Three problems would arise with regard to perishable commodities in the event of war: the need to secure maximum supplies for the United Kingdom, the need for more orderly marketing2 to secure equitable distribution of food which would probably be in short page 41 supply in the United Kingdom, and the need for extra storage capacity in New Zealand against the possibility of shipping delays.
Preparations for bulk purchasing by the United Kingdom of exportable surpluses of food were well advanced when war broke out. The steps which were taken are conveniently summarised in a report by Walter Nash as Minister of Marketing:1
‘Pre-war action in the United Kingdom
‘In the United Kingdom the Food (Defence Plans) Department, then a Department of the Board of Trade (but later on to become the Ministry of Food), was set up in 1936. In June of that year,2 Dominion Ministers then being present in London for the Imperial Conference, the opportunity was taken by the United Kingdom Government to make a first approach to the question of possible war-time purchases of supplies from New Zealand. It was indicated that, in the event of war, the United Kingdom Government might become the sole purchaser of imported foodstuffs, and in this connection meat and dairy produce was specifically mentioned.
‘At this time it was also indicated that fresh fruit would not be especially controlled, and would therefore have to take its chance in the ordinary way.
‘Again, in August of 1938, at which time the crisis over Czechoslovakia was developing, the United Kingdom Government submitted through the New Zealand High Commissioner a more detailed memorandum outlining plans for food control in the event of war—this envisaged the bulk purchase of meat and dairy produce on long term contracts. This memorandum also stated (with special reference to New Zealand) that “since the New Zealand Government now acts as the sole exporter of butter and cheese and the New Zealand Meat Producers' Board regulates the shipments of meat, it would be a simple matter to inaugurate both contracts in the event of war”.
‘Again, as in the case of the preliminary discussions at the time of the Imperial Conference, questions of prices and quantities were left for detailed negotiation should hostilities actually commence.
‘This August 1938 memorandum, having been examined by the New Zealand Government, was accepted in principle by the Prime Minister on the 28th February 1939, and the United Kingdom Government was advised to this effect.page 42
‘In June 1939, early after the arrival of the Minister of Finance in London and when the European situation was again deteriorating, discussions were resumed at the instance of the Food (Defence Plans) Department in the United Kingdom. On this occasion it was again reiterated that dairy produce and meat must take priority in any direct purchase from New Zealand, whilst fresh fruit could be exported as long as shipping space was available. Tentative discussions were also held between Board of Trade Officials and the Minister concerning the possible purchase of New Zealand's wool clip, although this subject could only be broadly discussed as a possibility at that time.
‘Pre-war action in New Zealand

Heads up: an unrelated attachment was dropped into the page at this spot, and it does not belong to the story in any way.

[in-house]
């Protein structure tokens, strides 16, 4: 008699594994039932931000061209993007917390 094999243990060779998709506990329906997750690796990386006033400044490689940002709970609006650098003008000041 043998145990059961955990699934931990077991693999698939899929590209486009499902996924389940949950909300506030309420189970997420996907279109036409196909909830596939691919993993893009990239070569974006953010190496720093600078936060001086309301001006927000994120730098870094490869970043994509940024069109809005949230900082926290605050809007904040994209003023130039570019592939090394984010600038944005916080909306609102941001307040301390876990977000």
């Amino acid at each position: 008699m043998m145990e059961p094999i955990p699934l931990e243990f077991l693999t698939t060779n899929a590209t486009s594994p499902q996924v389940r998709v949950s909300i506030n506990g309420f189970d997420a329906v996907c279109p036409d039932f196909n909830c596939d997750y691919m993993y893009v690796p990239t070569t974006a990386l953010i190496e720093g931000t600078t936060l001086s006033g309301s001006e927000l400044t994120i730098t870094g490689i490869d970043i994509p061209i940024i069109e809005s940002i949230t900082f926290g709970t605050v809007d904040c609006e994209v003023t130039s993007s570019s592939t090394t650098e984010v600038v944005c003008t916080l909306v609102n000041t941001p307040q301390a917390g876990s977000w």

‘Simultaneously with these various pre-war conferences which were taking place in London, general plans were under discussion in New Zealand for the purpose of ensuring the efficient and prompt export of the Dominion's exportable surplus of primary products to the United Kingdom in the event of war. These discussions were commenced as far back as 1937 within the general framework of the Organisation for National Security, which had been set up by this time. It was agreed that the Marketing Department could well form the nucleus of whatever organisation would be required in the event of an outbreak of war and the bulk purchase of primary products by the United Kingdom Government. The Dominion was therefore already well equipped to meet the emergency and to commence detailed negotiations immediately war did commence on 3rd September.
‘Commencement of Negotiations
‘Pre-war discussions between the United Kingdom and the New Zealand Governments by way of exchange of cables and by personal conferences in London between the Minister of Marketing and the Ministry of Food had already prepared the ground for such immediate action as would be necessary to take in regard to the acquisition of New Zealand products by the United Kingdom Government in the event of war being declared. After the outbreak of war the United Kingdom Government cabled through the New Zealand High Commissioner (on the 5th September 1939, in the case of meat, and on the 6th September in the case of dairy-produce) stating that they were prepared to buy New Zealand's “entire exportable surplus for twelve months of frozen beef, mutton, lamb, and edible offals” and “export surplus, being shipments up to the 31st July 1940” page 43 of butter and cheese. In reply the New Zealand Government cabled within twenty-four hours stating their willingness to consider an f.o.b. purchase of the total surplus of these products by the United Kingdom Government.’
This was an example of pre-war economic planning which was immediately effective when war broke out. The state of preparations for extra storage of perishable produce to meet possible shipping delays was in marked contrast.
2 Except for dairy products, where bulk purchase arrangements already existed as part of the guaranteed price scheme.
1 Parliamentary Paper H-30b, 1940, p. 2.
2 Sic. 1937. The Imperial Conference was in May and June 1937.